I’m a bit ashamed to say I didn’t tell my friends or colleagues what was going on. A couple of people knew that my sister was in hospital but not much more than that. I didn’t really know how to explain things to them, partly because I didn’t understand them myself and partly because I was worried about their reaction and that they would judge my sister and my family. I realise now that this is ridiculous and this is exactly how the stigma around mental health is perpetuated.

I was really nervous the first time I went to see Katharine. I didn’t know what to expect about the place where she was being treated and what state of mind she would be in. Katharine was in reasonable spirit but a bit jumbled. I showed her pictures on my phone of my three children and gave her lip balm. We chatted a little bit about what she had done that day. I got a bit of a glimpse of my sister coming back into view. The next time I visited was a really bad day. Katharine was very restless and jittery and erratic, she left the room a couple of times. The staff told us she was not sleeping.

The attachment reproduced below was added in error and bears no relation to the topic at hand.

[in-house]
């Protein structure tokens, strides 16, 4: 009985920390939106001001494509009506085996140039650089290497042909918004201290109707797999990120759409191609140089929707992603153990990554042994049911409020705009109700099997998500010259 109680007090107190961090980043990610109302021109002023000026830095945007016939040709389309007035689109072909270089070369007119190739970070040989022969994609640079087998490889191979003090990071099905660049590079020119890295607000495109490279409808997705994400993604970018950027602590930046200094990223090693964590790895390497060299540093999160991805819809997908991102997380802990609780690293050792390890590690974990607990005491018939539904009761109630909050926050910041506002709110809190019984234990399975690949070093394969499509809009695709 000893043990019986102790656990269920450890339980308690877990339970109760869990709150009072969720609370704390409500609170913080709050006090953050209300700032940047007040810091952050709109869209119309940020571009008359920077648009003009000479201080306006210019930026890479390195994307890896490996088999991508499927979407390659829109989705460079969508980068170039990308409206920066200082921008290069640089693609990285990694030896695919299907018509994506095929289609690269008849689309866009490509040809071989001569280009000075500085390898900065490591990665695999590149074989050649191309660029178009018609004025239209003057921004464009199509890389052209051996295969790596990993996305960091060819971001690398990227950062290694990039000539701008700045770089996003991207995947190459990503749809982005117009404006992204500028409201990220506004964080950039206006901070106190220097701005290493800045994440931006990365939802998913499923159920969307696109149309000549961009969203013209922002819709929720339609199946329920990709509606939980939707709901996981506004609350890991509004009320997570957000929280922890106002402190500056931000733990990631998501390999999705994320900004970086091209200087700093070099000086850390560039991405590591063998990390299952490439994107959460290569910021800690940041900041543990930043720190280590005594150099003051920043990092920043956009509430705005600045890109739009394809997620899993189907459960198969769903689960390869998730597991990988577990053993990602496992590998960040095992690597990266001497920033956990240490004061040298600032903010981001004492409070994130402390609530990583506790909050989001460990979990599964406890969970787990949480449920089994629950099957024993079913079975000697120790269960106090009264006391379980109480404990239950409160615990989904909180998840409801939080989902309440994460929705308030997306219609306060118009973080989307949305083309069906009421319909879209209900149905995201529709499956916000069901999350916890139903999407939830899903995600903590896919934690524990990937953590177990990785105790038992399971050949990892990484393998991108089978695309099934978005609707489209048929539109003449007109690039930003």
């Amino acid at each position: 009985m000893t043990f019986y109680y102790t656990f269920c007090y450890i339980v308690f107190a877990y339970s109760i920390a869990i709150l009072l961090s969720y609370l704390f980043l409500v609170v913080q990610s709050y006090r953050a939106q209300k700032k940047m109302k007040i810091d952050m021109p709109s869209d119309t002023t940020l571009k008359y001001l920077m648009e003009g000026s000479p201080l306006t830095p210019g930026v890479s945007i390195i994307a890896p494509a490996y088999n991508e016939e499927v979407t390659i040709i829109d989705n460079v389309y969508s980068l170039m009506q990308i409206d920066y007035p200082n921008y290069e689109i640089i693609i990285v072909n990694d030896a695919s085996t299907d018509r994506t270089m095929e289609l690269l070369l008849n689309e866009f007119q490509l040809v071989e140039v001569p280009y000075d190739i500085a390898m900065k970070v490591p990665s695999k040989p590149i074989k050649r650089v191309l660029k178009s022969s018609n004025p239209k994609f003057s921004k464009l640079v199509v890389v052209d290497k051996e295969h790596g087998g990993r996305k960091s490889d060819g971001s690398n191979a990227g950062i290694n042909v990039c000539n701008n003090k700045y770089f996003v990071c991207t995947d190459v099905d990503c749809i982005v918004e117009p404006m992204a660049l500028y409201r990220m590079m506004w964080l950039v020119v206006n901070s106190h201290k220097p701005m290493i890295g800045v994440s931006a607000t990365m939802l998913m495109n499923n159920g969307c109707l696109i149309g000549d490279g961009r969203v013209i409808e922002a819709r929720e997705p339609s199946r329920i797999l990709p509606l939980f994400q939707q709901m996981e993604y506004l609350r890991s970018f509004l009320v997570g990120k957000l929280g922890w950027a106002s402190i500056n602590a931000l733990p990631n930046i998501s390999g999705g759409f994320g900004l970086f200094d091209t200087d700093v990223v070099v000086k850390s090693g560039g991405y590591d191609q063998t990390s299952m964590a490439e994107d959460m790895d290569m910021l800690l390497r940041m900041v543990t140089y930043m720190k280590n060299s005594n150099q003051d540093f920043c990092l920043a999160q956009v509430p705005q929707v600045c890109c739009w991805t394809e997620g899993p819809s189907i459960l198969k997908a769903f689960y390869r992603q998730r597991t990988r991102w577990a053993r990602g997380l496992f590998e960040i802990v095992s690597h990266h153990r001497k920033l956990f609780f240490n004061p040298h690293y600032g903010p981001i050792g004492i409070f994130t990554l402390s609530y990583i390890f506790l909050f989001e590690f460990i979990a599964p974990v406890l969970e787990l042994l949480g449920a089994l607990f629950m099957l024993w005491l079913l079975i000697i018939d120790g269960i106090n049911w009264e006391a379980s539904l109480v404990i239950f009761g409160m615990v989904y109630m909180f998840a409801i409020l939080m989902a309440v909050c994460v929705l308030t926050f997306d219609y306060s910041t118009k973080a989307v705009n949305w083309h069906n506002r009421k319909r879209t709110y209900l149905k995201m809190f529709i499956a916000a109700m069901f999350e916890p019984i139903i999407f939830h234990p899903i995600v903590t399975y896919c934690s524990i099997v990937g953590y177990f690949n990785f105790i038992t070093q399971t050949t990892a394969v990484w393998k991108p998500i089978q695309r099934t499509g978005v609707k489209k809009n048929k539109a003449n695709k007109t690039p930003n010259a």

My mum and dad were so amazing. They were at the hospital every day, met consultants and held us all together.

On December 30th we got a solid diagnosis. It was serious. I’m not going to go into detail here, it’s not my medical information to share. What I can say is that we were reeling trying to get our heads around things. The Mind charity website was a very good source of information it filled in some of the blanks that we had been left with after the consultant met with my parents. We could slowly read through things. There were many sentences that rang true and in a way explained what Katherine had been going through.